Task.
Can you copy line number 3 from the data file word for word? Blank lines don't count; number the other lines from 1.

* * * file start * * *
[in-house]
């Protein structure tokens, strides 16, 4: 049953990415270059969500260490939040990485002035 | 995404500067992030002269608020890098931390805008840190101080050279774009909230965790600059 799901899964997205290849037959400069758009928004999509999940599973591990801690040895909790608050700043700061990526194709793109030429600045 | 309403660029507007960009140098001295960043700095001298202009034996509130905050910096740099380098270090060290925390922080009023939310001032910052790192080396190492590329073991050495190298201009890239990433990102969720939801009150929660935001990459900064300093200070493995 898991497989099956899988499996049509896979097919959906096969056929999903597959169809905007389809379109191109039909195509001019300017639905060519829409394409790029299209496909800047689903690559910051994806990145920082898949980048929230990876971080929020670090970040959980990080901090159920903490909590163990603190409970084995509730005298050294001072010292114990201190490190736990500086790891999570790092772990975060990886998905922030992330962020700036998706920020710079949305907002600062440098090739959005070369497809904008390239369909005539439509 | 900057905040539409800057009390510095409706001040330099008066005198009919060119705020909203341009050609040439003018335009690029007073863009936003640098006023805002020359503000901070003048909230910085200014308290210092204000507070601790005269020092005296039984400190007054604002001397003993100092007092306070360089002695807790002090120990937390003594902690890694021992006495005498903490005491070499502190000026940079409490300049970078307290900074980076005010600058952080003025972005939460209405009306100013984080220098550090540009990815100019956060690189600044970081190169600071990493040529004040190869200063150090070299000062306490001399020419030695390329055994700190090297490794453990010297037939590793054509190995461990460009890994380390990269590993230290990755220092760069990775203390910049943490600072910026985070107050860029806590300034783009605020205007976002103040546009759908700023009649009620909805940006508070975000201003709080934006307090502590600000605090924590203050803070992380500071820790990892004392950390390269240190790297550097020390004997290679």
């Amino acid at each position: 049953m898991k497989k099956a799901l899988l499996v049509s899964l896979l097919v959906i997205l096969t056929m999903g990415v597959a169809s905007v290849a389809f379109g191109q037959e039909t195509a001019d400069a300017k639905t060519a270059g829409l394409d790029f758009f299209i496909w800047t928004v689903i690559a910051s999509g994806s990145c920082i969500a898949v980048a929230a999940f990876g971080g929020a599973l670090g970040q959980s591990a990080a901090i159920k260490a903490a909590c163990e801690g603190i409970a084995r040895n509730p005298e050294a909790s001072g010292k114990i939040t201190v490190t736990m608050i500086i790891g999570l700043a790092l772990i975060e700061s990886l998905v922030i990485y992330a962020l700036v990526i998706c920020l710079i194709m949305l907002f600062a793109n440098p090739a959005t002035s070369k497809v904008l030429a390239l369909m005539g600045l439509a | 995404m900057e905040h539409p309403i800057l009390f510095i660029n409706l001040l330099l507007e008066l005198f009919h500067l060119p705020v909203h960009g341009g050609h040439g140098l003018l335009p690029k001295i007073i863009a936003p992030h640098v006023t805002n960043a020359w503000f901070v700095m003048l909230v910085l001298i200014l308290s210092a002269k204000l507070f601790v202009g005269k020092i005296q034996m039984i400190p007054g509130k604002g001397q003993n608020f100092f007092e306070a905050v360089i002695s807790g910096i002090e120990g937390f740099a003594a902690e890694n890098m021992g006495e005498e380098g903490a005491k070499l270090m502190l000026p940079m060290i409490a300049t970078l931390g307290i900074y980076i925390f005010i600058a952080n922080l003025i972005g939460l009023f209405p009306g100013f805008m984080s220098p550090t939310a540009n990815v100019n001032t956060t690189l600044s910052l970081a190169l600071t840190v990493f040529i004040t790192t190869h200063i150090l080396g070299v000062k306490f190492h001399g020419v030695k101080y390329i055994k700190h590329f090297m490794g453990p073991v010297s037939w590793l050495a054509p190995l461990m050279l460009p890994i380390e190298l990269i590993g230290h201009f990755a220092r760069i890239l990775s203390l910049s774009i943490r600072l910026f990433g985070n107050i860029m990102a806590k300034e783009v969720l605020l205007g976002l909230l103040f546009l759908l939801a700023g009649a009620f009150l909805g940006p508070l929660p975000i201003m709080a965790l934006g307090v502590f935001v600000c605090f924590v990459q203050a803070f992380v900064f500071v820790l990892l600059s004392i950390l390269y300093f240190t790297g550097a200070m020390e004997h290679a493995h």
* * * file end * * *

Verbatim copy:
């Amino acid at each position: 049953m898991k497989k099956a799901l899988l499996v049509s899964l896979l097919v959906i997205l096969t056929m999903g990415v597959a169809s905007v290849a389809f379109g191109q037959e039909t195509a001019d400069a300017k639905t060519a270059g829409l394409d790029f758009f299209i496909w800047t928004v689903i690559a910051s999509g994806s990145c920082i969500a898949v980048a929230a999940f990876g971080g929020a599973l670090g970040q959980s591990a990080a901090i159920k260490a903490a909590c163990e801690g603190i409970a084995r040895n509730p005298e050294a909790s001072g010292k114990i939040t201190v490190t736990m608050i500086i790891g999570l700043a790092l772990i975060e700061s990886l998905v922030i990485y992330a962020l700036v990526i998706c920020l710079i194709m949305l907002f600062a793109n440098p090739a959005t002035s070369k497809v904008l030429a390239l369909m005539g600045l439509a | 995404m900057e905040h539409p309403i800057l009390f510095i660029n409706l001040l330099l507007e008066l005198f009919h500067l060119p705020v909203h960009g341009g050609h040439g140098l003018l335009p690029k001295i007073i863009a936003p992030h640098v006023t805002n960043a020359w503000f901070v700095m003048l909230v910085l001298i200014l308290s210092a002269k204000l507070f601790v202009g005269k020092i005296q034996m039984i400190p007054g509130k604002g001397q003993n608020f100092f007092e306070a905050v360089i002695s807790g910096i002090e120990g937390f740099a003594a902690e890694n890098m021992g006495e005498e380098g903490a005491k070499l270090m502190l000026p940079m060290i409490a300049t970078l931390g307290i900074y980076i925390f005010i600058a952080n922080l003025i972005g939460l009023f209405p009306g100013f805008m984080s220098p550090t939310a540009n990815v100019n001032t956060t690189l600044s910052l970081a190169l600071t840190v990493f040529i004040t790192t190869h200063i150090l080396g070299v000062k306490f190492h001399g020419v030695k101080y390329i055994k700190h590329f090297m490794g453990p073991v010297s037939w590793l050495a054509p190995l461990m050279l460009p890994i380390e190298l990269i590993g230290h201009f990755a220092r760069i890239l990775s203390l910049s774009i943490r600072l910026f990433g985070n107050i860029m990102a806590k300034e783009v969720l605020l205007g976002l909230l103040f546009l759908l939801a700023g009649a009620f009150l909805g940006p508070l929660p975000i201003m709080a965790l934006g307090v502590f935001v600000c605090f924590v990459q203050a803070f992380v900064f500071v820790l990892l600059s004392i950390l390269y300093f240190t790297g550097a200070m020390e004997h290679a493995h």